Accepting What You Can't Control, Controlling What You CanBy Dr. Margaret Paul
April 15, 2019
Coming to grips with what you can and can't control opens the door to true emotional freedom and personal power.
I frequently receive questions about what to do in situations where someone is behaving in an unloving way, or a way that’s painful for them. For example:
My co-worker never answers emails, making it very hard for me to do my work, as I need his input.
My wife never wants to make love.
People often ask me intrusive questions that I don’t want to answer.
My husband is often late and never calls to let me know he is going to be late for dinner.
My friend got together with a bunch of our friends for lunch and didn't invite me.
My parents are forever criticizing me.
I often feel invaded and demanded of by family and friends.
My husband sits at the table when we go out to dinner absorbed with his phone instead of talking with me.
My children are disrespectful toward me.
My wife has a male friend whom she talks with all the time and sometimes meets for lunch, even though I've told her I'm uncomfortable with their relationship.
My wife often wants to talk about what I'm doing wrong.
Two Healthy Choices in Conflict
It is important to remember that we have only two healthy ways of dealing with conflict - two loving responses when another is behaving in a way that is upsetting or hurtful to us.
We can move into an intent to learn about ourselves and with the other person to try to understand the other's behavior, and discover if there is anything we are doing that is contributing to the issue.
- If the other person is not open to learning with us or they are not someone we are interested in learning with, then the only other loving action is to lovingly disengage from the situation, and then do our own Inner Bonding process to discover what the loving action is for ourselves.
This is what you DO have control over. What you DON'T have control over is getting the other person to change. Moving into an intent to learn with the other person may bring about new learning that changes the situation between you, but this is not a given. You may still need to do your own Inner Bonding process to discover your own loving action.
Here is where your guidance comes into the picture…
By opening to learning with your guidance about what you need to do for yourself in the face of the other's choices, you become empowered to control what you can control - your own loving actions on your own behalf. This is what moves you out of feeling like a victim and into emotional freedom.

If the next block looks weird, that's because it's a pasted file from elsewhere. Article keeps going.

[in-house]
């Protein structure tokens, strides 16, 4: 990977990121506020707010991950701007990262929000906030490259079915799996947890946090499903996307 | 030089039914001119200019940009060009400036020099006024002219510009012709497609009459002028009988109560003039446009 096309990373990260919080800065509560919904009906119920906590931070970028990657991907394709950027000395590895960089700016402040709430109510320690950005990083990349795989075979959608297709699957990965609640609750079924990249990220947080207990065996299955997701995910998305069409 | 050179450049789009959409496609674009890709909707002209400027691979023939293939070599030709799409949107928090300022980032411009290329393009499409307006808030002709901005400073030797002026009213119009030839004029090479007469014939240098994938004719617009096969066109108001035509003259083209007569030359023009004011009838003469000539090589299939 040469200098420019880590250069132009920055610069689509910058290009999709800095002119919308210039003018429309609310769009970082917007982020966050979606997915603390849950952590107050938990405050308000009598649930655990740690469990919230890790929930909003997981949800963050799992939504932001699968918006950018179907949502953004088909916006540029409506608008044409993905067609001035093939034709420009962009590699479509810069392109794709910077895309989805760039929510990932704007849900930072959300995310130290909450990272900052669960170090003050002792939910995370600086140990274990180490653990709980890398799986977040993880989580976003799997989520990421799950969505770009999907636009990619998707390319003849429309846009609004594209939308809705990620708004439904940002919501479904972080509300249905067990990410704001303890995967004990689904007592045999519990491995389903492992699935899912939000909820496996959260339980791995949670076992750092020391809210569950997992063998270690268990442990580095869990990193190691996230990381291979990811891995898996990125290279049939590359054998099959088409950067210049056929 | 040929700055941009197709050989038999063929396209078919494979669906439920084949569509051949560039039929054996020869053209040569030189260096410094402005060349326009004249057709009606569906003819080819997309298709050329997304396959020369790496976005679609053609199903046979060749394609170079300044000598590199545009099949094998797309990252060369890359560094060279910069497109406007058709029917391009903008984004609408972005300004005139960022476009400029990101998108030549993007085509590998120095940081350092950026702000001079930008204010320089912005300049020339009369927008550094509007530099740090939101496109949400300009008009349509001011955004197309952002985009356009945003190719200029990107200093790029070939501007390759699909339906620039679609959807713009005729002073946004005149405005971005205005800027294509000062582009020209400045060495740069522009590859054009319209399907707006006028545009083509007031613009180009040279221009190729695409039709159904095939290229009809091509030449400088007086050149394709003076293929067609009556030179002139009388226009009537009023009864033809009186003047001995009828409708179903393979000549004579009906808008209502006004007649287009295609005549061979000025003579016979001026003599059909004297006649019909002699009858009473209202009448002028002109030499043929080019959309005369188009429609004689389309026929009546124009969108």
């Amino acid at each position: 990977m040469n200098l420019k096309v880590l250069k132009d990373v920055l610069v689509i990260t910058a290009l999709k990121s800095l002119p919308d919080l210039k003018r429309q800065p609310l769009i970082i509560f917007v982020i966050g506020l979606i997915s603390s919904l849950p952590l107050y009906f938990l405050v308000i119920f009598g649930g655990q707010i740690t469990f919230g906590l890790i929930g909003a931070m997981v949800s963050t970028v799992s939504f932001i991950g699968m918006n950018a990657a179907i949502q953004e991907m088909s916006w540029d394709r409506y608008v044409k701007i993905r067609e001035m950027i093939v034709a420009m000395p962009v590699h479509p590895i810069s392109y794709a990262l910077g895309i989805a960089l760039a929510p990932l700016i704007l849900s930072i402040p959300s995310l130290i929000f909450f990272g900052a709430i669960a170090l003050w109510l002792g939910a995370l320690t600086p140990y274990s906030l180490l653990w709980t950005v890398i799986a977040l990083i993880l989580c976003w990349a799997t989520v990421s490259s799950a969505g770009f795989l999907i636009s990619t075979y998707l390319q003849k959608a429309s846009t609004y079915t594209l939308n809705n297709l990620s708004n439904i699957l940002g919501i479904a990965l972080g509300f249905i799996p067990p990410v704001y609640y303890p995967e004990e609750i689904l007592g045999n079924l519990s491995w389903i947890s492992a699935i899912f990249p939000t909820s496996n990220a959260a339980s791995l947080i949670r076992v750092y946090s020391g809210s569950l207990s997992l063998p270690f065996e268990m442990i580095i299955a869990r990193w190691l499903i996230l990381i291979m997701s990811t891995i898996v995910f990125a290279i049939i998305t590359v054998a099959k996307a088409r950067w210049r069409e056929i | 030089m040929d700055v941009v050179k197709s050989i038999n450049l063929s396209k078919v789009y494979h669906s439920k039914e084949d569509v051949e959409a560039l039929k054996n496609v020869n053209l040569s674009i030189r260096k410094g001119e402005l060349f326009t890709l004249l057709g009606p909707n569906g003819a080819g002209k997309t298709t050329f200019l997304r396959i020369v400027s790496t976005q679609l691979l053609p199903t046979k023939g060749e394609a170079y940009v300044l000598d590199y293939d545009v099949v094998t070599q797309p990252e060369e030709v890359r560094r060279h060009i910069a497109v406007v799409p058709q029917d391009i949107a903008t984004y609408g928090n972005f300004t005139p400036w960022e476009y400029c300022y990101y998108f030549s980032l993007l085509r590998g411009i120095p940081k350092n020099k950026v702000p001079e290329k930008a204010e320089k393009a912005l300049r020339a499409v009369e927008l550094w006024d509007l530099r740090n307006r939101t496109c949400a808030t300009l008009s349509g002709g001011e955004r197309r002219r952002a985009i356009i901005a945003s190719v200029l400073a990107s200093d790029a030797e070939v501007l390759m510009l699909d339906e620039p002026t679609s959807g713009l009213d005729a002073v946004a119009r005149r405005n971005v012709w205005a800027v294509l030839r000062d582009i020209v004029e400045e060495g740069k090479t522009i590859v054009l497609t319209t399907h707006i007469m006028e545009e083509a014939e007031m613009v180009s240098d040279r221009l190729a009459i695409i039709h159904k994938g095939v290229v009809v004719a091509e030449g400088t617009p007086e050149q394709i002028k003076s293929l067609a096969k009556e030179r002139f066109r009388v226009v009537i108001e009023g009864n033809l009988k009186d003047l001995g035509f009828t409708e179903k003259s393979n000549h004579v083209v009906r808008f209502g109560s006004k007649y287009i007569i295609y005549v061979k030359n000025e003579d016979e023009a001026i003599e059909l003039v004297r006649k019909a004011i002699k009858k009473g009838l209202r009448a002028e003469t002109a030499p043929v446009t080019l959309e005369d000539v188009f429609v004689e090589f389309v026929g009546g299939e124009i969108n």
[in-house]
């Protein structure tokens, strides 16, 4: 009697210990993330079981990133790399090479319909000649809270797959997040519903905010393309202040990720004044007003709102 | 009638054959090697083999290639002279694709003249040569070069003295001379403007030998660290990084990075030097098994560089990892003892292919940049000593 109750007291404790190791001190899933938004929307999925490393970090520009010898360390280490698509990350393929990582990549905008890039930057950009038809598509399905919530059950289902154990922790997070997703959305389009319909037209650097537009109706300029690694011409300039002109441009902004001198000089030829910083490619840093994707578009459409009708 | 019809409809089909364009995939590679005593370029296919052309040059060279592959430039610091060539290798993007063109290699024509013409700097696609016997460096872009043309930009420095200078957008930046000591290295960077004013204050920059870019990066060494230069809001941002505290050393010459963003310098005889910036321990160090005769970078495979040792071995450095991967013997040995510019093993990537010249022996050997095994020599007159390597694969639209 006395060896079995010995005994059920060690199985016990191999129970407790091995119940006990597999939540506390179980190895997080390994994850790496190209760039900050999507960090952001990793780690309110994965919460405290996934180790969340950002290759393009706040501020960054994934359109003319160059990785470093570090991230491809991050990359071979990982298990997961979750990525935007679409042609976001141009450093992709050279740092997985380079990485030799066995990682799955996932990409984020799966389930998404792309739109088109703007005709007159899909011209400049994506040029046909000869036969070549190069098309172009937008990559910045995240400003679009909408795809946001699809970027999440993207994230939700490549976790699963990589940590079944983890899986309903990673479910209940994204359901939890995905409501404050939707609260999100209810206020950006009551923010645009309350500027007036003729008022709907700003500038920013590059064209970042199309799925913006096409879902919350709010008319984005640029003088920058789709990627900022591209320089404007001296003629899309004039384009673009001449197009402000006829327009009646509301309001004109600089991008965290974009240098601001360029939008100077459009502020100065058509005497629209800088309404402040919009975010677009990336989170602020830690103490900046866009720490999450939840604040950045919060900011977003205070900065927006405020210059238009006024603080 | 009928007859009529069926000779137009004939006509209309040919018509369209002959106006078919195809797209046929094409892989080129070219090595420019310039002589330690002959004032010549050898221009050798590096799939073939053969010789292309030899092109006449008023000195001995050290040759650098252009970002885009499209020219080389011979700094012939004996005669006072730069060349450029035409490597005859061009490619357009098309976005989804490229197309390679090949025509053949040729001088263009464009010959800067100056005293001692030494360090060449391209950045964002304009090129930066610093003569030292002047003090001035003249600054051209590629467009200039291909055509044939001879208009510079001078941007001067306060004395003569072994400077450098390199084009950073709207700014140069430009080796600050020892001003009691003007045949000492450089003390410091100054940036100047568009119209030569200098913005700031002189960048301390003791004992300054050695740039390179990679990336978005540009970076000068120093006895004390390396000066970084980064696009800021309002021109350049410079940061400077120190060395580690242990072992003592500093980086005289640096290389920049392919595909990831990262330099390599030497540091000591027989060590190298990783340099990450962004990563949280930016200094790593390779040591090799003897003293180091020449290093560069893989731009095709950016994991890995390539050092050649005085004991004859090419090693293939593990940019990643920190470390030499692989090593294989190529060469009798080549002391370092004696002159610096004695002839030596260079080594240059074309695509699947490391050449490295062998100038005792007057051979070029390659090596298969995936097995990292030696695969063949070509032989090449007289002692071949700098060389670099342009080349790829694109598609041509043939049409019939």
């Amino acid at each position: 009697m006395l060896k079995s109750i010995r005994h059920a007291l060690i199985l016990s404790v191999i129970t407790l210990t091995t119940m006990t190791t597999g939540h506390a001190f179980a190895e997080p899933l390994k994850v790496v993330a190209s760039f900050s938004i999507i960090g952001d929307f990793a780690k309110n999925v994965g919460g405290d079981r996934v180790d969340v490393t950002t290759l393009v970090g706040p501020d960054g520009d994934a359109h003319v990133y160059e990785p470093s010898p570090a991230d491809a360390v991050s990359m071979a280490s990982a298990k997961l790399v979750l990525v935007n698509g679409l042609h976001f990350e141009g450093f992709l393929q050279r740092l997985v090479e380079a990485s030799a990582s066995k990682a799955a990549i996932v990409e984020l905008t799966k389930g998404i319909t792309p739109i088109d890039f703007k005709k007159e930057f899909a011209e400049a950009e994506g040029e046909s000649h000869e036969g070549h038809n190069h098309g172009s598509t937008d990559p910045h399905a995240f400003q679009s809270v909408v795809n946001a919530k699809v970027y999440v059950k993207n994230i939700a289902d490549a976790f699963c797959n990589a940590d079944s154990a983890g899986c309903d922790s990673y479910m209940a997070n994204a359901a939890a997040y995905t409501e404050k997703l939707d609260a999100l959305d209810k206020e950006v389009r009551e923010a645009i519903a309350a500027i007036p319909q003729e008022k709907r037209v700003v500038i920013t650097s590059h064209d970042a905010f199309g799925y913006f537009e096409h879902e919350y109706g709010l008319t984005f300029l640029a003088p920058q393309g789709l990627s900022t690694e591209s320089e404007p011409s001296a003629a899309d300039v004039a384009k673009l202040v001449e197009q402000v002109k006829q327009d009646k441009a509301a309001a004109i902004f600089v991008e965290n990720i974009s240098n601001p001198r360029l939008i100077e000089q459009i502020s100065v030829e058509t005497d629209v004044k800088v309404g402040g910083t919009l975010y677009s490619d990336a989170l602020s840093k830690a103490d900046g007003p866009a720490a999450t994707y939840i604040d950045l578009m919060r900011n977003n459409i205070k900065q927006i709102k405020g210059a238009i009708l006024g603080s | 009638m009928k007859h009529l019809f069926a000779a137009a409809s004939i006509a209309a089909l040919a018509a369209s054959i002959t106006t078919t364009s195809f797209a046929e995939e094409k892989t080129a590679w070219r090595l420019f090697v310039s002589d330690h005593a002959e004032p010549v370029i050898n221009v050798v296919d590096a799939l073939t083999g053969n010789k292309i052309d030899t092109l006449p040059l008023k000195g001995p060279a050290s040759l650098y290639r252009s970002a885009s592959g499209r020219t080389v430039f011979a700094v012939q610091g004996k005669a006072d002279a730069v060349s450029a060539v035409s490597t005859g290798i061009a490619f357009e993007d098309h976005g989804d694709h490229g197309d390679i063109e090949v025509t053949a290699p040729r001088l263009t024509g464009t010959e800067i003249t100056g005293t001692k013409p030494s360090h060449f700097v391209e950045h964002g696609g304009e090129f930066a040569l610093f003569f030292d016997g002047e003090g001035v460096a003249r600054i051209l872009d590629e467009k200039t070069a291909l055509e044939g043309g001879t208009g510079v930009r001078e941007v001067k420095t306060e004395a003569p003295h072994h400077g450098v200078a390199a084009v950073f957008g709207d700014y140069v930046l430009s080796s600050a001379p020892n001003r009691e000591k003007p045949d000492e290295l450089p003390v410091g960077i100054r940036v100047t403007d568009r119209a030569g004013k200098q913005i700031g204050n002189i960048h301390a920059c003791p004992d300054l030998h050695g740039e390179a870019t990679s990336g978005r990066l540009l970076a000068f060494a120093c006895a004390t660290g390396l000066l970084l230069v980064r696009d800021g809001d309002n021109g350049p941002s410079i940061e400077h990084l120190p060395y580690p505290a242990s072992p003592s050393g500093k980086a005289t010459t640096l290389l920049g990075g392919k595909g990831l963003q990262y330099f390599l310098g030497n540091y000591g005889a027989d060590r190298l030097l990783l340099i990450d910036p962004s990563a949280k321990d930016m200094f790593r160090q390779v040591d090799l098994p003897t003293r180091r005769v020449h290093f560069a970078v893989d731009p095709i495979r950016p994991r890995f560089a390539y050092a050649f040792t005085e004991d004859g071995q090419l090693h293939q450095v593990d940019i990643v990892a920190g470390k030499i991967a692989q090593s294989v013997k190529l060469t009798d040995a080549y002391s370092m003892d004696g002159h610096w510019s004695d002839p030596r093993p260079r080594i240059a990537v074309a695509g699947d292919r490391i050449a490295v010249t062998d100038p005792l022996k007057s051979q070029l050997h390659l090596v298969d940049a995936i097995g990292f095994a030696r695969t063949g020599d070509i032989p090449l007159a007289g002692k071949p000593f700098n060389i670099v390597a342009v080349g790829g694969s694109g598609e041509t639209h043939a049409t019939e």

It is only when you 100% accept your total lack of control over others and outcomes that you can fully access the wisdom of your guidance. As long as there is any intent to control, your frequency will remain too low to discover the loving action for yourself.
People often tell me how hard it is for them to connect with their guidance. Actually, connecting with your guidance is not hard at all when your frequency is high enough, which naturally occurs when you are truly in an intent to learn about what is loving to you. But it is impossible to get your frequency high enough when you are blaming someone else, seeing yourself as a victim, trying to find a way to get the other person to change, abandoning yourself by ignoring your feelings, judging yourself, turning to addictions, eating junk food, and making someone else responsible for you.
What you CAN control is your own intent, your own frequency, your own responses, your own thoughts, and your own actions toward yourself and others.
Why waste energy trying to control what you can't control? Why not just focus on what you can control - you!
Join Dr. Margaret Paul for her 30-Day at-home Course: "Love Yourself: An Inner Bonding Experience to Heal Anxiety, Depression, Shame, Addictions and Relationships."
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Once you leave this planet, you can't take back what you said and how you behaved. Today, evaluate how you choose to be with your family, friends, and co-workers. How much of the time do your choices with others come from fear and how much of the time do they come from love?
By Dr. Margaret Paul